Nationalisation isn't the way for South Africa, says Manuel
- Nationalisation taken off the table at mining indaba
- ANCYL: No interest in pushing agenda at Mining Indaba
Nationalisation is not an option for the mining sector, Minister in the Presidency Trevor Manuel said on Monday.
“The minister [Susan Shabangu] was pretty forthright in saying that there will be nationalisation over her dead body. Now you couldn’t ask for a clearer statement than that,” he told the Investing in Africa Mining Indaba in Cape Town.
“The mining sector is so fundamentally important as a platform to construct the [upliftment] transition that we can’t be able to take this idea of nationalisation forward.”
Manuel said the industry deserved policy certainty.
“If some doomsayer comes along and generates another lie [about nationalisation], don’t believe them.”
Government would rather look to partnerships with the private sector to uplift the sector through education, improved working conditions and more rights, he said.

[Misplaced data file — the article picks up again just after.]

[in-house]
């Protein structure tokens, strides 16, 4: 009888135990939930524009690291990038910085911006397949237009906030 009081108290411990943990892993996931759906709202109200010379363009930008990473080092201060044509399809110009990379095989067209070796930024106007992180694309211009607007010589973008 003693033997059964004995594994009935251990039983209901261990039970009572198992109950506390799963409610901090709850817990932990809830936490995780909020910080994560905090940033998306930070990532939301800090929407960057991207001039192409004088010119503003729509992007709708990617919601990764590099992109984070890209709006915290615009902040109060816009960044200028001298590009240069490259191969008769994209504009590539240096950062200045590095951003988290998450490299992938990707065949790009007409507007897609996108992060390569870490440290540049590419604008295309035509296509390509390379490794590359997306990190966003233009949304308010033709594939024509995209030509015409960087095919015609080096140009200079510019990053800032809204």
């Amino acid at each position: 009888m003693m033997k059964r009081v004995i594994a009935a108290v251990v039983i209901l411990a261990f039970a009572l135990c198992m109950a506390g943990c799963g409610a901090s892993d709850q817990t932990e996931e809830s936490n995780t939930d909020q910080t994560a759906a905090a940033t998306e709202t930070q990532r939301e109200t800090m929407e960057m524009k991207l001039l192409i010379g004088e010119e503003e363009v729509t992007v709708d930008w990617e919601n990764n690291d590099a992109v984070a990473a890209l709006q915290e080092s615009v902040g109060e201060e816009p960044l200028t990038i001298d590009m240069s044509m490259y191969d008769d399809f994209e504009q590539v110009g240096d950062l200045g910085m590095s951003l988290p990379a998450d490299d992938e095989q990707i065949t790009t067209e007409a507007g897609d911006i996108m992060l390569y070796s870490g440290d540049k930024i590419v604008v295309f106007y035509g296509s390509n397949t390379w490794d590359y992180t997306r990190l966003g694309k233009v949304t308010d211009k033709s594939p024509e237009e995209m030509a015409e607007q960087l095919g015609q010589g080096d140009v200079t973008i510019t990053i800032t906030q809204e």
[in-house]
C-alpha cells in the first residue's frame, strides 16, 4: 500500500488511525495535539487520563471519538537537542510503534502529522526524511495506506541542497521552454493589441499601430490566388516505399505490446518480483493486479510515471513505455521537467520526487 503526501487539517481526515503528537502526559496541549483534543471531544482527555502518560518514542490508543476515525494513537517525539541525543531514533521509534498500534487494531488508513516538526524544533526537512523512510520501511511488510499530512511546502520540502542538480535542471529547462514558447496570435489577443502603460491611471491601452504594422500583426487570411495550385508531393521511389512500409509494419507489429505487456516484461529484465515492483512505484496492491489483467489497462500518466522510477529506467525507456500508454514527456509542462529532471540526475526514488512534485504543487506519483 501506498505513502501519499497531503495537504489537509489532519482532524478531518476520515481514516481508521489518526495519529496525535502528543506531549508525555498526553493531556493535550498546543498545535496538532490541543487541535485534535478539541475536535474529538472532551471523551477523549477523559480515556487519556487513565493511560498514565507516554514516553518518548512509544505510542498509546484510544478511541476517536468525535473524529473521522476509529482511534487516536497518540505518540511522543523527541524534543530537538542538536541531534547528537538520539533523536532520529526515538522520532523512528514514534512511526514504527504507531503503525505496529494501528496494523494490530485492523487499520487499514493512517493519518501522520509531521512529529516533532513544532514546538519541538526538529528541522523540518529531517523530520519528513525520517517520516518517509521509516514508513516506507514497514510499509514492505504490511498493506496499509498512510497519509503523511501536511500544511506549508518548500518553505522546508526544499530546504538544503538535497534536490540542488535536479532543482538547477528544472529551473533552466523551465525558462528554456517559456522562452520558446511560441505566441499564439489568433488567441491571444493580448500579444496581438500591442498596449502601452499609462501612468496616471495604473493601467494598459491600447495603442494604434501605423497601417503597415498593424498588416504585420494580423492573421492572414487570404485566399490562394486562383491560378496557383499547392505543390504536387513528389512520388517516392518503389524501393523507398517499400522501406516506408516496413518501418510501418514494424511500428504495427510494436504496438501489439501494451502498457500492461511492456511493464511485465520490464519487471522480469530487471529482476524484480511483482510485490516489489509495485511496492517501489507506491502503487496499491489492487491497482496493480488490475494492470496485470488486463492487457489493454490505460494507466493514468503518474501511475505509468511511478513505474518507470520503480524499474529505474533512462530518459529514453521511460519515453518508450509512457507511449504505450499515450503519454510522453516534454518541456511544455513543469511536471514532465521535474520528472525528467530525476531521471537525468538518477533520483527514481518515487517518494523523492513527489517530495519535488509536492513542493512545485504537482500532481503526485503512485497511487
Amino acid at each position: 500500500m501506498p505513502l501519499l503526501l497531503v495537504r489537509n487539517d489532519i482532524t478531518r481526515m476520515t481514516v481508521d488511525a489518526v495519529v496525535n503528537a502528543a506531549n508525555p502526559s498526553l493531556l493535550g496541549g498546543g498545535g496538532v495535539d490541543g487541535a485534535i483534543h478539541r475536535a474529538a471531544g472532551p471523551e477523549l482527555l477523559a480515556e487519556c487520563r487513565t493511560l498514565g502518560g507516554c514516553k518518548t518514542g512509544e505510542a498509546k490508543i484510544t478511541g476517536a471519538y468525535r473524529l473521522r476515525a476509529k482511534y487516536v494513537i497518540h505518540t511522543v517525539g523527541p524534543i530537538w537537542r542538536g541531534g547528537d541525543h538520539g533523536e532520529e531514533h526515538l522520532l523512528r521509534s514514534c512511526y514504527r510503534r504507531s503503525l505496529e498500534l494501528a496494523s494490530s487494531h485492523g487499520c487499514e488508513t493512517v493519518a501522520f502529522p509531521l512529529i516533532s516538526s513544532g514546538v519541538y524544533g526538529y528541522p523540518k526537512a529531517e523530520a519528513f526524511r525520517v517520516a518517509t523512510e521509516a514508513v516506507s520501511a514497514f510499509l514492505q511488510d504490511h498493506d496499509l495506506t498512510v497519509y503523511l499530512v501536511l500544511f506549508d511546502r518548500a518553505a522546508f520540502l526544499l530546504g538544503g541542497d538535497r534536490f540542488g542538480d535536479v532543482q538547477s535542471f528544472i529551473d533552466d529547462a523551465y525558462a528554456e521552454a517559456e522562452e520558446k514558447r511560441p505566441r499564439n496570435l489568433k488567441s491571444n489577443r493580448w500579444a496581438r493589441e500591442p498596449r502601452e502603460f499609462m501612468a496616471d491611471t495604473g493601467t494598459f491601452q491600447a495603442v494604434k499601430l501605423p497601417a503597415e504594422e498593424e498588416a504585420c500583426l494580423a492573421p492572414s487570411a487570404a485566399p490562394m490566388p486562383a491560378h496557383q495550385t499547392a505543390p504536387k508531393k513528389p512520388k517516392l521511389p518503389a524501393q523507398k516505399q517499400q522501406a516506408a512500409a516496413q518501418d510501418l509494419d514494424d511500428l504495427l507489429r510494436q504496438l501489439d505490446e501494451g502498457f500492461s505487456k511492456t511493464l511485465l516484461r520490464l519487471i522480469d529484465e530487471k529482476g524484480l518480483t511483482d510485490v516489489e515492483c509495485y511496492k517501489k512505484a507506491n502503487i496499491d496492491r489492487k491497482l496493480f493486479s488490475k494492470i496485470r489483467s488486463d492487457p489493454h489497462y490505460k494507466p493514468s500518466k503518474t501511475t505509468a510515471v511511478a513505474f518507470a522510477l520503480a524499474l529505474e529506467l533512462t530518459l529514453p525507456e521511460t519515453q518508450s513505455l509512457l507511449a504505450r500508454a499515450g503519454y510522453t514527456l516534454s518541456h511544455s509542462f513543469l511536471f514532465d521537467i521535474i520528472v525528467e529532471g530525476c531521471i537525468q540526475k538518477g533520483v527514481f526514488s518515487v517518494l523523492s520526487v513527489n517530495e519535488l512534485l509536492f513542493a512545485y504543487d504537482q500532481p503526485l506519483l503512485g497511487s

Manuel told the indaba that lowered mining output in South Africa could be turned around through investment and employment.
“To reverse this trend [of lower mining output], we have to plan to boost investment and employment in mining by taking account of five key critical issues,” he said.
These were policy and regulation, appropriate taxes, boosted infrastructure, government-corporate partnerships and lowered carbon emissions.
“We have to look again to the mineral sector to be a major part of the plan to generate the resources to build the capability,” he said.
“We need to re-establish South Africa as the centre of excellence in mining technology.”
Rebuilding the economy
Manuel said the mining sector would play a big part in rebuilding the economy after the recession.
“The view of the [National Planning] Commission is to ask the question repeatedly how we can eliminate poverty and reduce inequality.”
He said the sector needed to shed the image that it was uncaring and instead focus on the rights of workers.
The sector had an obligation to uplift the communities in which it mined, through schools, churches and other educational programs.
Companies would see a huge return on this investment with a selection of skilled workers to choose from and a happy workforce, he said.—Sapa.